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Operation Red Wing was a counter-insurgent mission in Kunar province, Afghanistanmarker, involving four members of the United States Navy SEALs, which took place on June 28, 2005.

Three of the SEALs were killed during the initial operation, as were other American Special Operations soldiers (SEAL's and Nightstalker pilots) whose helicopter was shot down while flying to provide support and rescue to the team.

Marcus Luttrell, the only surviving American soldier, was protected by local villagers who sent an emissary to the closest military base allowing a rescue team to locate the wounded SEAL.

The firefight

The map given to the Navy SEALs detailing their mission.
The SEAL team, led by Lt. Michael P. Murphy and consisting of petty officers Matthew Axelson, Danny Dietz and Marcus Luttrell, were on a mission to kill or capture Ahmad Shah, a Taliban leader who commanded a group of insurgents known as the "Mountain Tigers," west of Asadabadmarker.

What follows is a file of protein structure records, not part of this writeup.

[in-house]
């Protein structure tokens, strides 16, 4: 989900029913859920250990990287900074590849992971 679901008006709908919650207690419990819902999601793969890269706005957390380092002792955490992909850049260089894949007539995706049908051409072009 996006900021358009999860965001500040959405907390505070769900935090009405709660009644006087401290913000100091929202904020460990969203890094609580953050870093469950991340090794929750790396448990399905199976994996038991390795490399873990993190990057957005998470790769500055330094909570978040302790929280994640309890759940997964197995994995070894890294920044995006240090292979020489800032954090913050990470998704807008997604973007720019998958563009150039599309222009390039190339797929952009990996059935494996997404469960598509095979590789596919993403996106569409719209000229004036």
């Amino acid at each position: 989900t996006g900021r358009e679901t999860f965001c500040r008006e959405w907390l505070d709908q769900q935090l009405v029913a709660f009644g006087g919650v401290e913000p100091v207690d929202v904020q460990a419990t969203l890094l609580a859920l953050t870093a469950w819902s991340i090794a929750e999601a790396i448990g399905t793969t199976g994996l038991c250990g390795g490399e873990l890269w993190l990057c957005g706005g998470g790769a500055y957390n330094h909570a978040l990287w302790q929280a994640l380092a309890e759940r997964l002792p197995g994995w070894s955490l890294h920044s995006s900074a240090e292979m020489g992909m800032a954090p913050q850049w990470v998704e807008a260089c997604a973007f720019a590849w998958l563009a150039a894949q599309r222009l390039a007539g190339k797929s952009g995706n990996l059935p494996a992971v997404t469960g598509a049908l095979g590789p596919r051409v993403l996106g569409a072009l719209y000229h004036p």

After an initially successful infiltration, local goat herders stumbled upon the SEALs' hiding place. Unable to verify any hostile intent from the herders, Murphy asked the team what should be done with them. Axelson reportedly voted to kill the Afghans, and Dietz didn't offer an opinion, causing Murphy to state that he would vote the same as Luttrell, who said the herders should be set free.

Shortly after the goatherders disappeared over the mountain ridge, the SEALs were confronted by a force of Afghan fighters, estimated between 50-200 strong, causing Luttrell to believe that the released herders had given away their position.

The insurgents set up a "well organized, three-sided attack", which forced the SEALs to begin running down the slope. After 45 minutes of fighting, Dietz abandoned the cover of the forest and ran into the open intent on placing a distress call for immediate support from Bagram Air Basemarker, but was shot in the hand.

Murphy then moved into the open himself, after noting the team's radio transmitters weren't functioning properly in the mountains, and placed the emergency call for support from his cell phone. He was shot in the stomach during the conversation. Nevertheless he returned to his cover after the call and continued to battle.